JD: Think about your experience as you gas your car today. Do you know the operator by first name and do they know yours? Do they ask about your life, your family or mention your kids by name? Do they catch you up on the news? Do they go out of their way to provide exemplary service and woo you as a steady customer? The so-called service-industry today is increasingly a self-service industry where meaningful interactions between customer and a familiar employee have been replaced by anonymous transactions. Personal relationships have been supplanted by carefully crafted corporate branding. People are nostalgic about gas stations because of what they have to tell us about human interaction. I don't see any emotional engagement in today's stations. Their profitability is based on the removal of genuine human interaction in exchange for efficiency, convenience, and low cost.
WHS Press: In what ways is the book different from the "Fill 'er Up" Wisconsin Public Television program?
MS: The documentary was an exciting project to collaborate on. All of the stations that were featured in the film are covered in greater detail in the book. The length of the book allowed us to feature a greater number of stations spread throughout the state and provide a thorough history of the development of the gas station in Wisconsin and beyond.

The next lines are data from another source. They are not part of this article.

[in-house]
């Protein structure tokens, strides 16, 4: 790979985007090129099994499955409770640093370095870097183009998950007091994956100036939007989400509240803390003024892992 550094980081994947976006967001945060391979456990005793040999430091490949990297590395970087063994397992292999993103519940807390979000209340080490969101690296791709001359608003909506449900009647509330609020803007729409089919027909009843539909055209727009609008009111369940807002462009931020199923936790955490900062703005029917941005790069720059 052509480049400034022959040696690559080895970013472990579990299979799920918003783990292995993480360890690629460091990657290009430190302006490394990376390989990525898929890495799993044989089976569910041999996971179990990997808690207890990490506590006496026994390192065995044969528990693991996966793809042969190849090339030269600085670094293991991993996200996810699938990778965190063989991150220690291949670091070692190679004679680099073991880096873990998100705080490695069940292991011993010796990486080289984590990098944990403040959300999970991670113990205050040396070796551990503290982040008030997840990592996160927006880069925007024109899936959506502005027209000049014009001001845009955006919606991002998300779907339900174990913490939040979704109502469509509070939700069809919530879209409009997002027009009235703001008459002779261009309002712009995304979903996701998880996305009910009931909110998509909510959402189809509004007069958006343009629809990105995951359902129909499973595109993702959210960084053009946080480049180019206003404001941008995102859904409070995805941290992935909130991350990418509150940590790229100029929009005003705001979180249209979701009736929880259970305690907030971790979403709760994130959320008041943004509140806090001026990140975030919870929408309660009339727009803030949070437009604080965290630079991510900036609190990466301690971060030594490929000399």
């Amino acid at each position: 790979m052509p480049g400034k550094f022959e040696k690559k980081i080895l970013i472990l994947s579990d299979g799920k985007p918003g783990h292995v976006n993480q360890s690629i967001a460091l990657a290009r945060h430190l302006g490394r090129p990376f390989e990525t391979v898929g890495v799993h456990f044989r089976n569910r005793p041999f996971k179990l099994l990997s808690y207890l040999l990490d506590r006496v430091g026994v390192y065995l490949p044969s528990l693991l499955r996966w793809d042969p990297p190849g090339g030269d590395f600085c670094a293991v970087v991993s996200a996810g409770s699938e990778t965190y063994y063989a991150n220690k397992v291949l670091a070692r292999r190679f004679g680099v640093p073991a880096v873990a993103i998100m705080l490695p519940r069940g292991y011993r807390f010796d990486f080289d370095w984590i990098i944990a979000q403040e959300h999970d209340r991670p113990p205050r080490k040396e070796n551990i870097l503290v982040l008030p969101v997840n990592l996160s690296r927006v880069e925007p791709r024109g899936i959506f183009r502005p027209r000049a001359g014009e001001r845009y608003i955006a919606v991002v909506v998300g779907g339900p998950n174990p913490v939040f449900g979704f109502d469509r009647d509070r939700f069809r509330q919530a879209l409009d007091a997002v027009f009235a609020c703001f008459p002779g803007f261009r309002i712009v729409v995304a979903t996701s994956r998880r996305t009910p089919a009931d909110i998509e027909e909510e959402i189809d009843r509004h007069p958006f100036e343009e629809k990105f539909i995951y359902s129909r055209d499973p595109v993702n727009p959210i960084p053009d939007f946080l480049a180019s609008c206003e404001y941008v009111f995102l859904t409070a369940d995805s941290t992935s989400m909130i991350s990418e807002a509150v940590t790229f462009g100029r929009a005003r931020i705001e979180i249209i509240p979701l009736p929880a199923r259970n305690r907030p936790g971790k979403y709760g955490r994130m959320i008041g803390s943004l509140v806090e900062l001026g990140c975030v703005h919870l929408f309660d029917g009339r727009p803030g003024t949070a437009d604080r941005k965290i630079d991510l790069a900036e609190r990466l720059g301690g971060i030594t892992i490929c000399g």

JD: The television program is a babbling brook, fast-paced and visually exciting, while the book is a river, wide and deep. The book takes the seminal ideas of the television program and gives them more depth and meaning. It has the luxury of including more stories, more stations, and more details.
WHS Press: Do you think this book will change readers' minds about the artistic and cultural worth of commercial buildings like gas stations?